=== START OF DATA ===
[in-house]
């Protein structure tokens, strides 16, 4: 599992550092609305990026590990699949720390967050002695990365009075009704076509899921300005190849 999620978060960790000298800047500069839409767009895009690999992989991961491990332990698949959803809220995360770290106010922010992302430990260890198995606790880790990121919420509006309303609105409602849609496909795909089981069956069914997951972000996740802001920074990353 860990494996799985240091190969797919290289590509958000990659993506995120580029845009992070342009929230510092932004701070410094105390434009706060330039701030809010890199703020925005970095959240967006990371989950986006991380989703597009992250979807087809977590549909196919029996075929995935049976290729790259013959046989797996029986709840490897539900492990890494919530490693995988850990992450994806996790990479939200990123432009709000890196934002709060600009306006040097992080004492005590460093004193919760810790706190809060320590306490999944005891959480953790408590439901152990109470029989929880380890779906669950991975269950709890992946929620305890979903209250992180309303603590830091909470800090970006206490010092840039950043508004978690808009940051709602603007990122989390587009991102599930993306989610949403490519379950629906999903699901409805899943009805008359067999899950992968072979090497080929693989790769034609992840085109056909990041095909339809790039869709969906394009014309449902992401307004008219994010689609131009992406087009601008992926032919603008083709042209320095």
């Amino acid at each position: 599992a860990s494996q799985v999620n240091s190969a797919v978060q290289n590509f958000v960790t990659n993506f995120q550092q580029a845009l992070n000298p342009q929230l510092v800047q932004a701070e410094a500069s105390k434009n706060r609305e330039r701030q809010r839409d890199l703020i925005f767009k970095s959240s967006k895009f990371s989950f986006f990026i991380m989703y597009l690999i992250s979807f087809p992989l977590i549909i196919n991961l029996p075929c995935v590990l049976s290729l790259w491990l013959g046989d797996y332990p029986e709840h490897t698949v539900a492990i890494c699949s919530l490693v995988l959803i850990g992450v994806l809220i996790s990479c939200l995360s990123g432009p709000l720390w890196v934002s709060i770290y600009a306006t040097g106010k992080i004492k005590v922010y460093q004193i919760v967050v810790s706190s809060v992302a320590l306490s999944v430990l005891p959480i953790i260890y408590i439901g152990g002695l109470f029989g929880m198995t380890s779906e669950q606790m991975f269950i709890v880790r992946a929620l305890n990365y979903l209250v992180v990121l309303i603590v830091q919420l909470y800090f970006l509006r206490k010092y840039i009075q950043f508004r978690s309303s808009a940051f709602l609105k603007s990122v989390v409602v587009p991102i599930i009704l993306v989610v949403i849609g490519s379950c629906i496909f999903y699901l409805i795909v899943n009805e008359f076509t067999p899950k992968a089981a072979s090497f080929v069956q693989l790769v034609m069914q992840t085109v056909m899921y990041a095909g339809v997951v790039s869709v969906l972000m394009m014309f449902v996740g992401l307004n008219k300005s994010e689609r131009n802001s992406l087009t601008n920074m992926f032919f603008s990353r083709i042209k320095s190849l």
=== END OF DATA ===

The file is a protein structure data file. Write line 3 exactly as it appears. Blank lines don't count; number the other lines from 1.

């Amino acid at each position: 599992a860990s494996q799985v999620n240091s190969a797919v978060q290289n590509f958000v960790t990659n993506f995120q550092q580029a845009l992070n000298p342009q929230l510092v800047q932004a701070e410094a500069s105390k434009n706060r609305e330039r701030q809010r839409d890199l703020i925005f767009k970095s959240s967006k895009f990371s989950f986006f990026i991380m989703y597009l690999i992250s979807f087809p992989l977590i549909i196919n991961l029996p075929c995935v590990l049976s290729l790259w491990l013959g046989d797996y332990p029986e709840h490897t698949v539900a492990i890494c699949s919530l490693v995988l959803i850990g992450v994806l809220i996790s990479c939200l995360s990123g432009p709000l720390w890196v934002s709060i770290y600009a306006t040097g106010k992080i004492k005590v922010y460093q004193i919760v967050v810790s706190s809060v992302a320590l306490s999944v430990l005891p959480i953790i260890y408590i439901g152990g002695l109470f029989g929880m198995t380890s779906e669950q606790m991975f269950i709890v880790r992946a929620l305890n990365y979903l209250v992180v990121l309303i603590v830091q919420l909470y800090f970006l509006r206490k010092y840039i009075q950043f508004r978690s309303s808009a940051f709602l609105k603007s990122v989390v409602v587009p991102i599930i009704l993306v989610v949403i849609g490519s379950c629906i496909f999903y699901l409805i795909v899943n009805e008359f076509t067999p899950k992968a089981a072979s090497f080929v069956q693989l790769v034609m069914q992840t085109v056909m899921y990041a095909g339809v997951v790039s869709v969906l972000m394009m014309f449902v996740g992401l307004n008219k300005s994010e689609r131009n802001s992406l087009t601008n920074m992926f032919f603008s990353r083709i042209k320095s190849l």